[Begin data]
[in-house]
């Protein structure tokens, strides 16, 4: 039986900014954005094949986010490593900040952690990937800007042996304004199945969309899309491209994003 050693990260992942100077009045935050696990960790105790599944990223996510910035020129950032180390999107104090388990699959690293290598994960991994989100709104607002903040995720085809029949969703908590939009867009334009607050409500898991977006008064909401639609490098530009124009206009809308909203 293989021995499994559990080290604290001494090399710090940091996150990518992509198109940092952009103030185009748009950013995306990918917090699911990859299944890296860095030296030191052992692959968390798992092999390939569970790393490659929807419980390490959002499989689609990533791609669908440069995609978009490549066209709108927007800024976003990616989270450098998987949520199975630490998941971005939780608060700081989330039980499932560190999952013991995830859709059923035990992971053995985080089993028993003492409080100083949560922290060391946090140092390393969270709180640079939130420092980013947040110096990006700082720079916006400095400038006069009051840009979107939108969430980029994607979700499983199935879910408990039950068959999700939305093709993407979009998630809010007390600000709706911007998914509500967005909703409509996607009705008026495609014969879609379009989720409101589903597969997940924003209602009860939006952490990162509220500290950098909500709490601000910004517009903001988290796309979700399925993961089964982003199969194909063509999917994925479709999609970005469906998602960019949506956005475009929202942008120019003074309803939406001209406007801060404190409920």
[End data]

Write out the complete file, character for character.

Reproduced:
[in-house]
């Protein structure tokens, strides 16, 4: 039986900014954005094949986010490593900040952690990937800007042996304004199945969309899309491209994003 050693990260992942100077009045935050696990960790105790599944990223996510910035020129950032180390999107104090388990699959690293290598994960991994989100709104607002903040995720085809029949969703908590939009867009334009607050409500898991977006008064909401639609490098530009124009206009809308909203 293989021995499994559990080290604290001494090399710090940091996150990518992509198109940092952009103030185009748009950013995306990918917090699911990859299944890296860095030296030191052992692959968390798992092999390939569970790393490659929807419980390490959002499989689609990533791609669908440069995609978009490549066209709108927007800024976003990616989270450098998987949520199975630490998941971005939780608060700081989330039980499932560190999952013991995830859709059923035990992971053995985080089993028993003492409080100083949560922290060391946090140092390393969270709180640079939130420092980013947040110096990006700082720079916006400095400038006069009051840009979107939108969430980029994607979700499983199935879910408990039950068959999700939305093709993407979009998630809010007390600000709706911007998914509500967005909703409509996607009705008026495609014969879609379009989720409101589903597969997940924003209602009860939006952490990162509220500290950098909500709490601000910004517009903001988290796309979700399925993961089964982003199969194909063509999917994925479709999609970005469906998602960019949506956005475009929202942008120019003074309803939406001209406007801060404190409920």